Saine’s fixation on the success of her film makes it easy to put her growing feelings for Holden and crumbling relationships on hold while she tries to figure out how to shape real life to make sure her documentary wins a spot at Temple by inventing financial problems as motivation and even resorting to sabotage. As her lies and manipulations grow, Saine faces a reality check when she realizes that sometimes narrative growth hurts–especially when it comes to facing the consequences her actions in A Disaster in Three Acts (2022) by Kelsey Rodkey.

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Saine and Holden, like most main characters, are white with some secondary characters cued as BIPOC based on names/skin tones including Saine’s other best friend Kelsey and Holden’s best friend Taj. The cast also includes characters across the LGBTQ+ spectrum and a cute side plot romance between two girls in Saine’s friend group. Saine is self-described as fat and she and her mother are lower income both of which play into the plot.

While A Disaster in Three Acts has a well-rounded and nuanced cast of supporting characters, Saine remains deeply flawed throughout the story. Her fixation on the documentary seems to be excused by her grief over her grandmother’s sudden death and the confusing process of moving on alongside her divorced mother as they process the loss and try to move on. Unfortunately that’s a poor excuse for Saine’s choices to make up numerous plots for her documentary (notably manipulating footage and interviews to imply that Holden’s family is struggling financially and that he wants to win the competition to sell the prize), interview subjects without their consent while pretending her camera is turned off, and even outright sabotage when Holden needs her help during a competition.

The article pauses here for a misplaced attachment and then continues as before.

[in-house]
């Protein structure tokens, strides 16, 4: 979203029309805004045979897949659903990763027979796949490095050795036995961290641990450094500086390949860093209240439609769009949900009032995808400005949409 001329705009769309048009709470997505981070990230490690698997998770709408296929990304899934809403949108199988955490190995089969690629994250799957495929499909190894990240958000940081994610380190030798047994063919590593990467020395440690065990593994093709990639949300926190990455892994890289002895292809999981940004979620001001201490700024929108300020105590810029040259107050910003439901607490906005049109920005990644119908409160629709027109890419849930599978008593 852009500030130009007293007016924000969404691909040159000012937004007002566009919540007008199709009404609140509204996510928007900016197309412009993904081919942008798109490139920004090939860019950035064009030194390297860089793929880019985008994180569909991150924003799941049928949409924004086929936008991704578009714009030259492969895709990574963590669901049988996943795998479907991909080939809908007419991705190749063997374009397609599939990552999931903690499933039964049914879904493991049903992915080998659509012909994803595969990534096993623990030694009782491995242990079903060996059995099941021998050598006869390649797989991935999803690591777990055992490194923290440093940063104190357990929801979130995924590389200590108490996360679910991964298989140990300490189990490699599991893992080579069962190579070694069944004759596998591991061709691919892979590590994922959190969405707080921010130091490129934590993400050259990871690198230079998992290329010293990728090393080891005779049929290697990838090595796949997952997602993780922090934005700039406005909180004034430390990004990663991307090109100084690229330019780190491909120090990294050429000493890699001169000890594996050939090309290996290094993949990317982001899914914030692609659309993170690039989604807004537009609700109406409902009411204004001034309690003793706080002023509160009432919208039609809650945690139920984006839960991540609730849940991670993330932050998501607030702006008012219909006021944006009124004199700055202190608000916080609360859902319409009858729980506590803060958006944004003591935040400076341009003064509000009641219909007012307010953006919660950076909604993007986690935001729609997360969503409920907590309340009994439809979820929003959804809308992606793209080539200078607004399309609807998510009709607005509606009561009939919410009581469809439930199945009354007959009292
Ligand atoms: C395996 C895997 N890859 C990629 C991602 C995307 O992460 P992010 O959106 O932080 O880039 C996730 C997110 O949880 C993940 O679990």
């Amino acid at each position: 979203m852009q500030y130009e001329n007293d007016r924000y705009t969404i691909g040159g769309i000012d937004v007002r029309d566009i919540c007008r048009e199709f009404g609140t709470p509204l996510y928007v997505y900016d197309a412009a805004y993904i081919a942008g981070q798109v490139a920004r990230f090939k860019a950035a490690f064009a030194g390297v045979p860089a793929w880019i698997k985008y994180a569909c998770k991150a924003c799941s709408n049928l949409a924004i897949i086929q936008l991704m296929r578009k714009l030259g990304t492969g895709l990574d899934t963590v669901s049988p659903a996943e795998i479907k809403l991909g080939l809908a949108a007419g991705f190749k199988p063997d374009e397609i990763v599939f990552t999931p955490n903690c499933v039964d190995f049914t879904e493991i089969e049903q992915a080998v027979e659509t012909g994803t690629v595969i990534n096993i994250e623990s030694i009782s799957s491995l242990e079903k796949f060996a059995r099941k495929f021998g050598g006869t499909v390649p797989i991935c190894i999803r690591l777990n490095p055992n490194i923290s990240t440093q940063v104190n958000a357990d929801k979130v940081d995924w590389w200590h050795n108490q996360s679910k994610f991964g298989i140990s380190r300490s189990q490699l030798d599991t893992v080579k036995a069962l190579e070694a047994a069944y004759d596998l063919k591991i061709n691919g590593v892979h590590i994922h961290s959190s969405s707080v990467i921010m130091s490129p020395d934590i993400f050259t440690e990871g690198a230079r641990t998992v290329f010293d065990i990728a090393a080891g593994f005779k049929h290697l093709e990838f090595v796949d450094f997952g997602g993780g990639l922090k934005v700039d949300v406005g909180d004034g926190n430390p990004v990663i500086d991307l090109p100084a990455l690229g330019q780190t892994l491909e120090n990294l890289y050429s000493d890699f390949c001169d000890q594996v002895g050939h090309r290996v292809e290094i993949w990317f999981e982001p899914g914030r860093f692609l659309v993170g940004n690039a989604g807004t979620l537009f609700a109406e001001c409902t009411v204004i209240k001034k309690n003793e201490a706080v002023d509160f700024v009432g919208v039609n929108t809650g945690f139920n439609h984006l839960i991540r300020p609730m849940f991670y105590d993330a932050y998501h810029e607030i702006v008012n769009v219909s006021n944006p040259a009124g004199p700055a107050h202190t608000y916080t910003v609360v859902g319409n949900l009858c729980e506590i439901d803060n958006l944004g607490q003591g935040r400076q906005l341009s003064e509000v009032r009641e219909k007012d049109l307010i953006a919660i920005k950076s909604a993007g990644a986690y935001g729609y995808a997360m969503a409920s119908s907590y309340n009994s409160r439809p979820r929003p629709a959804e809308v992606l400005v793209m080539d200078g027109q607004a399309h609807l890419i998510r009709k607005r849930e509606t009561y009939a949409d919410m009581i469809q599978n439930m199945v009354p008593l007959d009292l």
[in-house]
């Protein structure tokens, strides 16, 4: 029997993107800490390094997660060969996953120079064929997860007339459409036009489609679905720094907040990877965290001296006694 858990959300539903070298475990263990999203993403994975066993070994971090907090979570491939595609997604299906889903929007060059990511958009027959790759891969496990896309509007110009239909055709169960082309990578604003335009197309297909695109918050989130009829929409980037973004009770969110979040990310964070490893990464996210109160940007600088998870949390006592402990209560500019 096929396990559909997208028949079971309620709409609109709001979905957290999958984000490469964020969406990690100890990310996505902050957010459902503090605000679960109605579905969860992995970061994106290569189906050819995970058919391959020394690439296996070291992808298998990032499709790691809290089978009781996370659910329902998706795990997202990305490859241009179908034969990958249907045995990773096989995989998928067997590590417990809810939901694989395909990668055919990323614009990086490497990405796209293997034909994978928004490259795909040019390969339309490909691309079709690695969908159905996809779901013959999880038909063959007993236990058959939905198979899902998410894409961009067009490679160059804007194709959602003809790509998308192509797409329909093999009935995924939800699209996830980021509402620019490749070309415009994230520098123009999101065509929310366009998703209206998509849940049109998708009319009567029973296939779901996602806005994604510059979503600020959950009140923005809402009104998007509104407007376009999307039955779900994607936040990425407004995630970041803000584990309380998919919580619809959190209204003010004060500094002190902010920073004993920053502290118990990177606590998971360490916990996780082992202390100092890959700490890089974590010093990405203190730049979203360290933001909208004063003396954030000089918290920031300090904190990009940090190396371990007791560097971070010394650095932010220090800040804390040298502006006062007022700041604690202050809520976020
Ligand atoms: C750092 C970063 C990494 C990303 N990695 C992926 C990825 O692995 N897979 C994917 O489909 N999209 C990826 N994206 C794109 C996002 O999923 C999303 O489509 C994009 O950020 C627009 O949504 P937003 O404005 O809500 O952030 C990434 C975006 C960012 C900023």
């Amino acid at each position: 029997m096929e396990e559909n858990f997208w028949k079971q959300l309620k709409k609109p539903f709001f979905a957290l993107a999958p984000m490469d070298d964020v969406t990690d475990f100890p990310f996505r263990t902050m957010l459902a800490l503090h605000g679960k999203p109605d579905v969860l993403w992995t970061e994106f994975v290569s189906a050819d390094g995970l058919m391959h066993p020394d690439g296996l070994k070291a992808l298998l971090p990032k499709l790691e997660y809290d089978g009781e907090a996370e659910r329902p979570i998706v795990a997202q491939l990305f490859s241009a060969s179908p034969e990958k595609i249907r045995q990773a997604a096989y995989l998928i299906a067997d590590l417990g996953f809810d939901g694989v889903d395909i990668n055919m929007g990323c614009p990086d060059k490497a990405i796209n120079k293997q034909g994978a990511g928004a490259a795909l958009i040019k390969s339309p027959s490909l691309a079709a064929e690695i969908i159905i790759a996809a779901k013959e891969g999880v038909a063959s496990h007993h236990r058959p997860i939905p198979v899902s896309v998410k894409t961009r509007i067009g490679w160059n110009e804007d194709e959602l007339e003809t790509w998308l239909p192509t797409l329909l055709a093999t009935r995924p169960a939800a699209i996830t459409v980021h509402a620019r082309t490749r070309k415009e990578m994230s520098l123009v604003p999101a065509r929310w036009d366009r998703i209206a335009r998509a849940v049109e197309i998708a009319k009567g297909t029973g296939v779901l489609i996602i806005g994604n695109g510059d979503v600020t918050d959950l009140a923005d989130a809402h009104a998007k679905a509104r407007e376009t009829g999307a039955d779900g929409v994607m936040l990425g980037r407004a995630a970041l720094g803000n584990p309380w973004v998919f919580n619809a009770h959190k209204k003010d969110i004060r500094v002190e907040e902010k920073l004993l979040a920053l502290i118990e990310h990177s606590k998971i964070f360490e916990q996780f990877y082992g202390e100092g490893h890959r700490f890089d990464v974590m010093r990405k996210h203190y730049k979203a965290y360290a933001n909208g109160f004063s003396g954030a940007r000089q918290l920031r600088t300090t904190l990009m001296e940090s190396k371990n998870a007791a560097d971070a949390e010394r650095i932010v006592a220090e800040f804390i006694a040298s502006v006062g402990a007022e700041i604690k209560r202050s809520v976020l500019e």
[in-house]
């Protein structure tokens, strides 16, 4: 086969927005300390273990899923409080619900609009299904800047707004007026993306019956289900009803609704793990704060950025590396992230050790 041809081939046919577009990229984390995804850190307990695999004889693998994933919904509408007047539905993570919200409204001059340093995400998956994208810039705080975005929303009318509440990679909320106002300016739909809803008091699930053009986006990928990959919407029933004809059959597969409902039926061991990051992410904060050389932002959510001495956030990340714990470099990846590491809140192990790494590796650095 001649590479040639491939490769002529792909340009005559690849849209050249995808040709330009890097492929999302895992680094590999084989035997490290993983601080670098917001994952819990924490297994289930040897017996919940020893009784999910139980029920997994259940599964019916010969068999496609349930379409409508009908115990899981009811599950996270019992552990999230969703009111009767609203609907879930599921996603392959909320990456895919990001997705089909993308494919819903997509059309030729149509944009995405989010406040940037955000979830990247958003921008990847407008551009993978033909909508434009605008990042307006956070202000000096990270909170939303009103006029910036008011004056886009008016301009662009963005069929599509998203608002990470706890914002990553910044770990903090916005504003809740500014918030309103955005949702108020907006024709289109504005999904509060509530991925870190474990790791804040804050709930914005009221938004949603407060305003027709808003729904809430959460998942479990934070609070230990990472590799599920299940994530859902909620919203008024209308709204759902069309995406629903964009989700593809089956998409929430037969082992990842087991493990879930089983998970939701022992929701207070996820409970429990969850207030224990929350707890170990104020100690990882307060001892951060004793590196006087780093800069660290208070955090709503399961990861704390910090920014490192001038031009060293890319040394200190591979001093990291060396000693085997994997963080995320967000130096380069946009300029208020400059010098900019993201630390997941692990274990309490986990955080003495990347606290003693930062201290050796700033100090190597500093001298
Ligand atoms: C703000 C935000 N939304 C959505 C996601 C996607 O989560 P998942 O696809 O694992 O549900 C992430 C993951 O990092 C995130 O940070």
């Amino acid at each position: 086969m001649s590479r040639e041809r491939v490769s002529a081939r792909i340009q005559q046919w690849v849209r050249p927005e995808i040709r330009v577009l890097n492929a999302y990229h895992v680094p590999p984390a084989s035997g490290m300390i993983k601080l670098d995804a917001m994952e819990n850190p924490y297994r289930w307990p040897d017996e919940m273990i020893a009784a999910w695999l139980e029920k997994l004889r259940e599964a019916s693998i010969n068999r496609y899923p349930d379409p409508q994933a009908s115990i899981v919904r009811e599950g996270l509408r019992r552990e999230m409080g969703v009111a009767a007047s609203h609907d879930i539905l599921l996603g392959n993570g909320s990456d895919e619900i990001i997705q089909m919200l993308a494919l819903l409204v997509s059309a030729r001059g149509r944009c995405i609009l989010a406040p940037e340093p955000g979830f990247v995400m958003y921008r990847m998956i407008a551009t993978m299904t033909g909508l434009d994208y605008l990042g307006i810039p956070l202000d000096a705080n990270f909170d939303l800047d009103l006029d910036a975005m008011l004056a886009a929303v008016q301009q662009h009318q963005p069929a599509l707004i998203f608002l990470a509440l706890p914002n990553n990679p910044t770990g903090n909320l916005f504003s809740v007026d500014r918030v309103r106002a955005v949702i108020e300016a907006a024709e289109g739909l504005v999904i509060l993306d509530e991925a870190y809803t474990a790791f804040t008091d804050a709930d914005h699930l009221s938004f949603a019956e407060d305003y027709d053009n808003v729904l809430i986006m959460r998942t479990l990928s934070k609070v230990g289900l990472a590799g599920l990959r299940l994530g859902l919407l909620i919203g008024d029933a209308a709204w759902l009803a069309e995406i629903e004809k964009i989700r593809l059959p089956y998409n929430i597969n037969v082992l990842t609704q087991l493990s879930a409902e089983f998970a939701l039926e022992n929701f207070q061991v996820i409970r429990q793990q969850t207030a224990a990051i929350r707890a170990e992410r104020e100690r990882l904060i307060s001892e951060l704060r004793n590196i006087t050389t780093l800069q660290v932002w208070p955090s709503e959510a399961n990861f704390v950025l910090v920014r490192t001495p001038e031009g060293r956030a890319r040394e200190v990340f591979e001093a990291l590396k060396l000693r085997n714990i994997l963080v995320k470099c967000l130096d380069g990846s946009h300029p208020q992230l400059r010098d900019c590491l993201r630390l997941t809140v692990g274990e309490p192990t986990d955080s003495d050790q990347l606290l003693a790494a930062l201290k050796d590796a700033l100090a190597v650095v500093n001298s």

As the story progresses Saine does have to contend with the consequences of her manipulative, self-centered behavior and her multiple lies to all of her friends. Unfortunately her contrition–even at the end of the book–seems to stem more from being caught behaving badly than from her actual bad behavior.